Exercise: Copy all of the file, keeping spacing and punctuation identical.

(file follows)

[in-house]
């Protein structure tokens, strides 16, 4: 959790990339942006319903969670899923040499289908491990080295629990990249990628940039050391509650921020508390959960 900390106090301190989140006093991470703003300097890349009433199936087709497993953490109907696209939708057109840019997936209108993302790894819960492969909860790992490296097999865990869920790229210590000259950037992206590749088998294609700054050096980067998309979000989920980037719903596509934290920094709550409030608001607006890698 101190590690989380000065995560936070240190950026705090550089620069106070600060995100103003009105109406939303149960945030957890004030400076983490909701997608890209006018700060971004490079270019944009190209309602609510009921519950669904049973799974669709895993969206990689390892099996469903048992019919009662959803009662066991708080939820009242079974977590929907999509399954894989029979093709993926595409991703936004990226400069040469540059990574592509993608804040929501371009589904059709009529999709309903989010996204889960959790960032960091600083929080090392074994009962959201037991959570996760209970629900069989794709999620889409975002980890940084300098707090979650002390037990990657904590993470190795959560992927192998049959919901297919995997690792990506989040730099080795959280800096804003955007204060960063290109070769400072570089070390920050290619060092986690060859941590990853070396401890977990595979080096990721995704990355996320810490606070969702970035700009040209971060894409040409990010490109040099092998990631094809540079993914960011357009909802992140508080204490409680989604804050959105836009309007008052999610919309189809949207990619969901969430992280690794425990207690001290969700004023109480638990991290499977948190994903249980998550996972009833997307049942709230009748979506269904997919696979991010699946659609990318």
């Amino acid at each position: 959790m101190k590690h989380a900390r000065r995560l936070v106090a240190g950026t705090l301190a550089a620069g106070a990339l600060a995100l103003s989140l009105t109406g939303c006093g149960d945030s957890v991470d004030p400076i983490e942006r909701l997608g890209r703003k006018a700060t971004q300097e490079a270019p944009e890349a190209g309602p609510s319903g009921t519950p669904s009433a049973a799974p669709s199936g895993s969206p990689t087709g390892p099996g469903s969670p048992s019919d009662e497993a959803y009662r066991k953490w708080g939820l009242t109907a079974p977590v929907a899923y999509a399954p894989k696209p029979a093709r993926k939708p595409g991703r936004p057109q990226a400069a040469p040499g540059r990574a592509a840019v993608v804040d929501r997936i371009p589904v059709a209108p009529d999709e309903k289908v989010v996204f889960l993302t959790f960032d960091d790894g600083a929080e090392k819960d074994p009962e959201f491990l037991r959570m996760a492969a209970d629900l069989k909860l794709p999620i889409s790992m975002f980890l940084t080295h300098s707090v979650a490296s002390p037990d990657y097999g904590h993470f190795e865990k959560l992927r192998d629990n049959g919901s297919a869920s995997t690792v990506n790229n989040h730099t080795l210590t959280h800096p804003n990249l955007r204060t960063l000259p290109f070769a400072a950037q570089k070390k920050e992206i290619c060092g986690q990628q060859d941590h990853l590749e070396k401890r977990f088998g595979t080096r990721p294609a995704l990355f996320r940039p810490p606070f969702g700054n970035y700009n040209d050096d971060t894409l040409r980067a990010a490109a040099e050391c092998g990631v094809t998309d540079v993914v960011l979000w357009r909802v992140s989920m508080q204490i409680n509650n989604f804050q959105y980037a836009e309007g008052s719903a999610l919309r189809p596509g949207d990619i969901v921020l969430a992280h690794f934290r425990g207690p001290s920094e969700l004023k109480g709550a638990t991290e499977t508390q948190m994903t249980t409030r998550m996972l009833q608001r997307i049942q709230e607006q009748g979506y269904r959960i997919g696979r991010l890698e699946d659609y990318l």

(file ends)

[in-house]
């Protein structure tokens, strides 16, 4: 959790990339942006319903969670899923040499289908491990080295629990990249990628940039050391509650921020508390959960 900390106090301190989140006093991470703003300097890349009433199936087709497993953490109907696209939708057109840019997936209108993302790894819960492969909860790992490296097999865990869920790229210590000259950037992206590749088998294609700054050096980067998309979000989920980037719903596509934290920094709550409030608001607006890698 101190590690989380000065995560936070240190950026705090550089620069106070600060995100103003009105109406939303149960945030957890004030400076983490909701997608890209006018700060971004490079270019944009190209309602609510009921519950669904049973799974669709895993969206990689390892099996469903048992019919009662959803009662066991708080939820009242079974977590929907999509399954894989029979093709993926595409991703936004990226400069040469540059990574592509993608804040929501371009589904059709009529999709309903989010996204889960959790960032960091600083929080090392074994009962959201037991959570996760209970629900069989794709999620889409975002980890940084300098707090979650002390037990990657904590993470190795959560992927192998049959919901297919995997690792990506989040730099080795959280800096804003955007204060960063290109070769400072570089070390920050290619060092986690060859941590990853070396401890977990595979080096990721995704990355996320810490606070969702970035700009040209971060894409040409990010490109040099092998990631094809540079993914960011357009909802992140508080204490409680989604804050959105836009309007008052999610919309189809949207990619969901969430992280690794425990207690001290969700004023109480638990991290499977948190994903249980998550996972009833997307049942709230009748979506269904997919696979991010699946659609990318």
């Amino acid at each position: 959790m101190k590690h989380a900390r000065r995560l936070v106090a240190g950026t705090l301190a550089a620069g106070a990339l600060a995100l103003s989140l009105t109406g939303c006093g149960d945030s957890v991470d004030p400076i983490e942006r909701l997608g890209r703003k006018a700060t971004q300097e490079a270019p944009e890349a190209g309602p609510s319903g009921t519950p669904s009433a049973a799974p669709s199936g895993s969206p990689t087709g390892p099996g469903s969670p048992s019919d009662e497993a959803y009662r066991k953490w708080g939820l009242t109907a079974p977590v929907a899923y999509a399954p894989k696209p029979a093709r993926k939708p595409g991703r936004p057109q990226a400069a040469p040499g540059r990574a592509a840019v993608v804040d929501r997936i371009p589904v059709a209108p009529d999709e309903k289908v989010v996204f889960l993302t959790f960032d960091d790894g600083a929080e090392k819960d074994p009962e959201f491990l037991r959570m996760a492969a209970d629900l069989k909860l794709p999620i889409s790992m975002f980890l940084t080295h300098s707090v979650a490296s002390p037990d990657y097999g904590h993470f190795e865990k959560l992927r192998d629990n049959g919901s297919a869920s995997t690792v990506n790229n989040h730099t080795l210590t959280h800096p804003n990249l955007r204060t960063l000259p290109f070769a400072a950037q570089k070390k920050e992206i290619c060092g986690q990628q060859d941590h990853l590749e070396k401890r977990f088998g595979t080096r990721p294609a995704l990355f996320r940039p810490p606070f969702g700054n970035y700009n040209d050096d971060t894409l040409r980067a990010a490109a040099e050391c092998g990631v094809t998309d540079v993914v960011l979000w357009r909802v992140s989920m508080q204490i409680n509650n989604f804050q959105y980037a836009e309007g008052s719903a999610l919309r189809p596509g949207d990619i969901v921020l969430a992280h690794f934290r425990g207690p001290s920094e969700l004023k109480g709550a638990t991290e499977t508390q948190m994903t249980t409030r998550m996972l009833q608001r997307i049942q709230e607006q009748g979506y269904r959960i997919g696979r991010l890698e699946d659609y990318l």